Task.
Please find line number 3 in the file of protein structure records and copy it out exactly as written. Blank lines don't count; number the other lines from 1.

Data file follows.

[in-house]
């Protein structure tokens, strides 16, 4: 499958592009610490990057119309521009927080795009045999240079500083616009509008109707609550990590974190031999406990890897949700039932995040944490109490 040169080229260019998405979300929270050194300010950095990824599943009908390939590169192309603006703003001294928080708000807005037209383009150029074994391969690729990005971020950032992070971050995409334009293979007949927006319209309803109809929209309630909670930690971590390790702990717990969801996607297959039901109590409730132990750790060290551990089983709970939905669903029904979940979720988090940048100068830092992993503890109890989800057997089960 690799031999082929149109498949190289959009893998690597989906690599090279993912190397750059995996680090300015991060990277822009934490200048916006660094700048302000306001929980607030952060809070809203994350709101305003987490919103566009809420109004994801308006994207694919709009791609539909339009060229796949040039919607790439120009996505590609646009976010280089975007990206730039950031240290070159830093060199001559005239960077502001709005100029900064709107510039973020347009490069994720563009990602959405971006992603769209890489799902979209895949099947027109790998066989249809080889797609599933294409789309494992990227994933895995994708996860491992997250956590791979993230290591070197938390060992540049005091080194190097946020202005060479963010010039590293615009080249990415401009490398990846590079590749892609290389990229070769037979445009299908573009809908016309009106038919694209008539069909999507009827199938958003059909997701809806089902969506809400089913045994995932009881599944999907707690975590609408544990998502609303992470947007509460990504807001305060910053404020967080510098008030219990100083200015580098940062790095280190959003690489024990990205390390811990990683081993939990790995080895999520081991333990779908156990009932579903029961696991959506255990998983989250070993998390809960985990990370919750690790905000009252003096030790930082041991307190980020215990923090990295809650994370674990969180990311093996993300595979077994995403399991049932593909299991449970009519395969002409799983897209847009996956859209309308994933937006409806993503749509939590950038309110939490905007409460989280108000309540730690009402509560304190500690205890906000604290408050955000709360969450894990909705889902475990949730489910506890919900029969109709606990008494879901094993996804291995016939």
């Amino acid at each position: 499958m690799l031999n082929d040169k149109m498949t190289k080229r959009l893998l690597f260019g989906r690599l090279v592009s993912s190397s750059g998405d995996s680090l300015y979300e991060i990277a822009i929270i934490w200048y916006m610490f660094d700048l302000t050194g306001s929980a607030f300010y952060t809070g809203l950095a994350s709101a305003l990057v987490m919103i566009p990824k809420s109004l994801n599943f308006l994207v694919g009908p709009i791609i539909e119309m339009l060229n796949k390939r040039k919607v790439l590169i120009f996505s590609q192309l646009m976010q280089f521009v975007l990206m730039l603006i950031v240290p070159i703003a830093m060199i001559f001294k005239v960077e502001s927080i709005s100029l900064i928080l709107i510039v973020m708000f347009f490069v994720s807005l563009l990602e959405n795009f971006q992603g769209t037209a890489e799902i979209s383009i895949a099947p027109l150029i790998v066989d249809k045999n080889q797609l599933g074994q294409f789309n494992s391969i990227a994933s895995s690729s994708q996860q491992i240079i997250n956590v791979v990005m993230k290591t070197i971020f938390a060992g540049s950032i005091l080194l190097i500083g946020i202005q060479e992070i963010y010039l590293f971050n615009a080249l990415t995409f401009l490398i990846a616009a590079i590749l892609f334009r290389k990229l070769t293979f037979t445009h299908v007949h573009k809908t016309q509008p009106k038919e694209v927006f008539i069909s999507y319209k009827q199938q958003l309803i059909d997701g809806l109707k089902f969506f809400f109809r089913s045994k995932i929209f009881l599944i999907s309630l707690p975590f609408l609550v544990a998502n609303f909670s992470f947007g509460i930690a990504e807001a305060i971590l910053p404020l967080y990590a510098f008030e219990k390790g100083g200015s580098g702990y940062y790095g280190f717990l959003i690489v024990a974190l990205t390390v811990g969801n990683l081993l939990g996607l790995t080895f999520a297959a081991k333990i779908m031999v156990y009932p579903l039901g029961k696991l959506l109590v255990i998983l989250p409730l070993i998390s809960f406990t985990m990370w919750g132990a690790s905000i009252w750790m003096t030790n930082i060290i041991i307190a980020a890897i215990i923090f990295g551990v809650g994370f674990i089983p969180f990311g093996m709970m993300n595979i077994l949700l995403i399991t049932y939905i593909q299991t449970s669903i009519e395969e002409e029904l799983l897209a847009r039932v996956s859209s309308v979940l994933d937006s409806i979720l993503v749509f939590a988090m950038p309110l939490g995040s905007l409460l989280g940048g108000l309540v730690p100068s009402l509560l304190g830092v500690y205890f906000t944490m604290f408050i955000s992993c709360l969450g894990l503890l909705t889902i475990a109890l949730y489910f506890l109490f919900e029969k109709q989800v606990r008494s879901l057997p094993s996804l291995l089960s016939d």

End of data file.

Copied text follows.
């Amino acid at each position: 499958m690799l031999n082929d040169k149109m498949t190289k080229r959009l893998l690597f260019g989906r690599l090279v592009s993912s190397s750059g998405d995996s680090l300015y979300e991060i990277a822009i929270i934490w200048y916006m610490f660094d700048l302000t050194g306001s929980a607030f300010y952060t809070g809203l950095a994350s709101a305003l990057v987490m919103i566009p990824k809420s109004l994801n599943f308006l994207v694919g009908p709009i791609i539909e119309m339009l060229n796949k390939r040039k919607v790439l590169i120009f996505s590609q192309l646009m976010q280089f521009v975007l990206m730039l603006i950031v240290p070159i703003a830093m060199i001559f001294k005239v960077e502001s927080i709005s100029l900064i928080l709107i510039v973020m708000f347009f490069v994720s807005l563009l990602e959405n795009f971006q992603g769209t037209a890489e799902i979209s383009i895949a099947p027109l150029i790998v066989d249809k045999n080889q797609l599933g074994q294409f789309n494992s391969i990227a994933s895995s690729s994708q996860q491992i240079i997250n956590v791979v990005m993230k290591t070197i971020f938390a060992g540049s950032i005091l080194l190097i500083g946020i202005q060479e992070i963010y010039l590293f971050n615009a080249l990415t995409f401009l490398i990846a616009a590079i590749l892609f334009r290389k990229l070769t293979f037979t445009h299908v007949h573009k809908t016309q509008p009106k038919e694209v927006f008539i069909s999507y319209k009827q199938q958003l309803i059909d997701g809806l109707k089902f969506f809400f109809r089913s045994k995932i929209f009881l599944i999907s309630l707690p975590f609408l609550v544990a998502n609303f909670s992470f947007g509460i930690a990504e807001a305060i971590l910053p404020l967080y990590a510098f008030e219990k390790g100083g200015s580098g702990y940062y790095g280190f717990l959003i690489v024990a974190l990205t390390v811990g969801n990683l081993l939990g996607l790995t080895f999520a297959a081991k333990i779908m031999v156990y009932p579903l039901g029961k696991l959506l109590v255990i998983l989250p409730l070993i998390s809960f406990t985990m990370w919750g132990a690790s905000i009252w750790m003096t030790n930082i060290i041991i307190a980020a890897i215990i923090f990295g551990v809650g994370f674990i089983p969180f990311g093996m709970m993300n595979i077994l949700l995403i399991t049932y939905i593909q299991t449970s669903i009519e395969e002409e029904l799983l897209a847009r039932v996956s859209s309308v979940l994933d937006s409806i979720l993503v749509f939590a988090m950038p309110l939490g995040s905007l409460l989280g940048g108000l309540v730690p100068s009402l509560l304190g830092v500690y205890f906000t944490m604290f408050i955000s992993c709360l969450g894990l503890l909705t889902i475990a109890l949730y489910f506890l109490f919900e029969k109709q989800v606990r008494s879901l057997p094993s996804l291995l089960s016939d």